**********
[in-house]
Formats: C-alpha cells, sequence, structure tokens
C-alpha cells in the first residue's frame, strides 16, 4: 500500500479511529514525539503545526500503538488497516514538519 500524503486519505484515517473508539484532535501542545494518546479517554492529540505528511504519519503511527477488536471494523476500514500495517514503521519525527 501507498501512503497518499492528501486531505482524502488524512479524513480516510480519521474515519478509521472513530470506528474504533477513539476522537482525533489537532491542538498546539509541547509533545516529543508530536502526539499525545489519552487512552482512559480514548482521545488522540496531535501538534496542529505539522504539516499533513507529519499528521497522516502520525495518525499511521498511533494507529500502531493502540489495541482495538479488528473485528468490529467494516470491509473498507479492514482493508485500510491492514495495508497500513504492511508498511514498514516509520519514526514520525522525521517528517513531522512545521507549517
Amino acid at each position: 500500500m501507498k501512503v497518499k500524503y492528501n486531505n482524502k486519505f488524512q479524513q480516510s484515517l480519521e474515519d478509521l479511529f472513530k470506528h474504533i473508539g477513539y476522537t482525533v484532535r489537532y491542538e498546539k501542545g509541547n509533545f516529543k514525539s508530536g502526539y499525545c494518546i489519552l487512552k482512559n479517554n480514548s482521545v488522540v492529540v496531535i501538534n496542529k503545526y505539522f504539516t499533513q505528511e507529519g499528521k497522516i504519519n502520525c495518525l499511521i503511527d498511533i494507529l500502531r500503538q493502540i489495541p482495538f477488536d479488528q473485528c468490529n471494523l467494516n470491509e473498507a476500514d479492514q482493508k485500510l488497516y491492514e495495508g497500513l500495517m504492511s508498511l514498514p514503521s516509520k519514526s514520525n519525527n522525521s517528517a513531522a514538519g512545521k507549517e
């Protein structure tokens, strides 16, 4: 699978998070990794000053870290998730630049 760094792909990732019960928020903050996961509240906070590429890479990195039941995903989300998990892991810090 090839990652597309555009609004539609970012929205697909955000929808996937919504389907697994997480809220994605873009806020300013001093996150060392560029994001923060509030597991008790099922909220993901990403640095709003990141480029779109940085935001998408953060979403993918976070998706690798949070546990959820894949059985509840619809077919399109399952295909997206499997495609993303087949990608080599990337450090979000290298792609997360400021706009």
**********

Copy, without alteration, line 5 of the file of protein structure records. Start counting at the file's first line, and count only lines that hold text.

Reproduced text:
């Protein structure tokens, strides 16, 4: 699978998070990794000053870290998730630049 760094792909990732019960928020903050996961509240906070590429890479990195039941995903989300998990892991810090 090839990652597309555009609004539609970012929205697909955000929808996937919504389907697994997480809220994605873009806020300013001093996150060392560029994001923060509030597991008790099922909220993901990403640095709003990141480029779109940085935001998408953060979403993918976070998706690798949070546990959820894949059985509840619809077919399109399952295909997206499997495609993303087949990608080599990337450090979000290298792609997360400021706009």